Deja Vu

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We glimpse some common object
or catch a stray scent,
and we are hurled back,
arriving in our past
the same instant we are retrieved,
as if the mind,
noting the discrepancy,
corrects itself.

Memories are not snapshots
waiting for us in the brain’s dark folds.
We live them again,
one neuron sparking another
and another, the original band
reunited, setting a flimsy stage
on which we reappear.

This happens so fast
that sometimes we don’t know
where we went.
All we are given is the receipt:
a teasing brush of joy
we try to keep
and lose at once.

 

 

Photo by JR Korpa on Unsplash

Greatness

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Greatness

An osprey dives over and over,
as many times as it takes to stay alive
and become incidentally superb.

Driving down the road near my house
I see them flying, a stunned fish in their claws,
as if nothing could be more ordinary
than a bird bringing home dinner.

Wings or brains,
we work with what we have.
I can’t snatch a meal from the ocean
at 50 miles an hour,
but I can plant a garden,
make stories out of thin air,
learn the difference
between an aspen and an alder.
Minute by minute,
even I can be splendid.

Past Lives

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Past Lives

Sometimes they are not dead.
Sometimes they just live far away,
and even if you stopped by for a visit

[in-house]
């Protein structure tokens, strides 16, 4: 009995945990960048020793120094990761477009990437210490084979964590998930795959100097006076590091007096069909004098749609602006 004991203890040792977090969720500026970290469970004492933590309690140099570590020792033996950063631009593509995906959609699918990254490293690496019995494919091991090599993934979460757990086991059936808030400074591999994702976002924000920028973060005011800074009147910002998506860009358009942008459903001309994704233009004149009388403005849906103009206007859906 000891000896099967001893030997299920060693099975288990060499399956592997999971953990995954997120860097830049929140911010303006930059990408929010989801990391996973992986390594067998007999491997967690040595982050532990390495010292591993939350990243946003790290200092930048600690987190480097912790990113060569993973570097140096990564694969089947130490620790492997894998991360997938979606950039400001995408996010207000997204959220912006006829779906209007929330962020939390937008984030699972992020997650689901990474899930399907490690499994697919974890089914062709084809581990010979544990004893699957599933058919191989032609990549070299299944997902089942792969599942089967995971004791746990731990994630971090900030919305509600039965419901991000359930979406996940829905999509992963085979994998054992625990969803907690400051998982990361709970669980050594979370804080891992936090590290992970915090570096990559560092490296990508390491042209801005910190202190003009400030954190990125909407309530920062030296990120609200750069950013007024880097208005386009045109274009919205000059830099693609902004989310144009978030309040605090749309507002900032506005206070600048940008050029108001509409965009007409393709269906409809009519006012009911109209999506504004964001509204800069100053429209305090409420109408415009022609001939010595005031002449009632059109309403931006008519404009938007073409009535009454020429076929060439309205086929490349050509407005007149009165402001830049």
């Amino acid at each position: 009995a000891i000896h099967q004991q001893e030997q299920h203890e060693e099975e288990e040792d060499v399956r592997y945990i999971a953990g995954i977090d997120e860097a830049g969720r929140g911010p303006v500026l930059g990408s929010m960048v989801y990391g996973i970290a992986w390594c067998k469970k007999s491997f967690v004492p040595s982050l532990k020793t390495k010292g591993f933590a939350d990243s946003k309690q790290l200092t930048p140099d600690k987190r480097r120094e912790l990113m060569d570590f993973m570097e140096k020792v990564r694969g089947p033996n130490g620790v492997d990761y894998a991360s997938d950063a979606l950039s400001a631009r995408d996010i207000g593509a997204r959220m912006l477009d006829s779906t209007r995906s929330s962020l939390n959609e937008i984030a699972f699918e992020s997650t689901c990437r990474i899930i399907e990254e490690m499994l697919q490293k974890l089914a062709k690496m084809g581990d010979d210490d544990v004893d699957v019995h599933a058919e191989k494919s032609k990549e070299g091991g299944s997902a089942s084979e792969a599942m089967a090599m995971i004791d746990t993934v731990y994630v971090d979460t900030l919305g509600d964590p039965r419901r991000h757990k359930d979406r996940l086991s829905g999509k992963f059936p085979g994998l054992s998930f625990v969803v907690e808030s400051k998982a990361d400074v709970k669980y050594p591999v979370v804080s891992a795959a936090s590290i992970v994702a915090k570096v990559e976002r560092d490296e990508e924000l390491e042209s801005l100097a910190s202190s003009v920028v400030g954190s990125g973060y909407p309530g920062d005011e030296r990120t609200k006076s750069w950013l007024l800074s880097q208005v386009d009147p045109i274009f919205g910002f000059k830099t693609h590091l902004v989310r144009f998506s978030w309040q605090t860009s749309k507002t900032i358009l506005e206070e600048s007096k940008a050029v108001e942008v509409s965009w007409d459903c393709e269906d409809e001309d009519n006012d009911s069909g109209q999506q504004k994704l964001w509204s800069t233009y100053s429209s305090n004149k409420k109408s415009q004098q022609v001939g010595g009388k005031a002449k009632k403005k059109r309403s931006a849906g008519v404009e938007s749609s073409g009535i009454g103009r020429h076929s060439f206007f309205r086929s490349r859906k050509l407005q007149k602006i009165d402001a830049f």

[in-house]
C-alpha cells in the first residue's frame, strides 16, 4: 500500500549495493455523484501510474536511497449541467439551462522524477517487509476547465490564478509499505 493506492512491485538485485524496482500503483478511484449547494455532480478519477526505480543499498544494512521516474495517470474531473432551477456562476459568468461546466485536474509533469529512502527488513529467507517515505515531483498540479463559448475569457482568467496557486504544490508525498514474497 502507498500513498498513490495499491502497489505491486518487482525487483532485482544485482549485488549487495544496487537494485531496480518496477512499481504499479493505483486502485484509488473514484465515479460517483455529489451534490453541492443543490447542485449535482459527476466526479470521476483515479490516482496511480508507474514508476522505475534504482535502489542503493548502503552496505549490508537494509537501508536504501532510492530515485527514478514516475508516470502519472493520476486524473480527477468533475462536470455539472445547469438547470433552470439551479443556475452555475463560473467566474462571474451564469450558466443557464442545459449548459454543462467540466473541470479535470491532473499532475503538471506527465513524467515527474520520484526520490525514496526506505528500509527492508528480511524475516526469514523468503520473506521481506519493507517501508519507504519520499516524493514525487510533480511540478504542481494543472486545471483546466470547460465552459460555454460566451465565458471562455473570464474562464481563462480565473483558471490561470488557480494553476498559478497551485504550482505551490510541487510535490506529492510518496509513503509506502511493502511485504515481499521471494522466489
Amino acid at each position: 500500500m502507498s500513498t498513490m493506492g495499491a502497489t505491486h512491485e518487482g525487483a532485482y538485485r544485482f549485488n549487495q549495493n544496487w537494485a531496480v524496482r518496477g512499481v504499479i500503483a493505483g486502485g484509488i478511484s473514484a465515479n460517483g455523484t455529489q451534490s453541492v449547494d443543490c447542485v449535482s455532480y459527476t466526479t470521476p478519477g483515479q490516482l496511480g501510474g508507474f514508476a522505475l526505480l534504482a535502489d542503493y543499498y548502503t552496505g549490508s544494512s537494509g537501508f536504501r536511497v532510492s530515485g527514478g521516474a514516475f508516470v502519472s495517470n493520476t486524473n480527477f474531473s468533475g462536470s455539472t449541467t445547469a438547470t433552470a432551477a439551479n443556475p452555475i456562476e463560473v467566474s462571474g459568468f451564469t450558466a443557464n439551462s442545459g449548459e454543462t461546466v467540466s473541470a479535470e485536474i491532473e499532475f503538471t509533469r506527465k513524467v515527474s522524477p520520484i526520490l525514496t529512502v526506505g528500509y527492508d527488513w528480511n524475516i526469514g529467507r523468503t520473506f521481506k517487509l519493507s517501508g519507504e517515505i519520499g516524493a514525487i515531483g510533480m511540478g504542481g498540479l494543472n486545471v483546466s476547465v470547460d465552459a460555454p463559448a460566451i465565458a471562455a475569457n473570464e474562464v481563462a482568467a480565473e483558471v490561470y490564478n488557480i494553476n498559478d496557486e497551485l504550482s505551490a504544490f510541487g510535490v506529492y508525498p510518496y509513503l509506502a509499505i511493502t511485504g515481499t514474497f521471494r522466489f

what words would persuade them
of your betterment, the worth
you finally achieved?
What could they do but listen and nod,
knowing what they know?

 

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New Poems in Voice of Eve

I am delighted to have two of my poems, “Snow” and “Vultures” featured in the latest issue of Voice of Eve. This fine journal promotes the poetry of women.

“Voice of Eve is a web magazine dedicated to showcasing quality women’s poetry. Our hope is to build a community of women who can be empowered by sharing and reading each other’s work. We believe strength comes in unity with diversity and ultimately it is love that binds us.”

Editors:  Richard Holleman and Sarah Rodriguez

contact@voiceofeve.net

AARP

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You sign up for the discounts,
those measly wins you have to ask for.
The clerk eyes you, stalls, maybe calls the manager,
but your card is in your wallet,
you’ve got him on the ropes.

You can’t in fact keep up
with all you’re earned:
free coffee at McDonald’s, 10% off at Denny’s,
early bird specials at Golden Corral.
And all for just staying alive!

Paradoxically, the AARP magazine
(which comes uninvited each month)
will ward you off these places, advising healthier options.
Remember: your arteries are harder now
and don’t spring back anymore.

Are there others like me,
who opt out of the journal, who don’t care
to use the symptom checker or
read about scams at the gas pump,
who just want to call a truce with the world?

Don’t tell me how to fend off death,
tell me how to live with its arrival,
how to claim wonder,
how to stay open,
how to give myself away.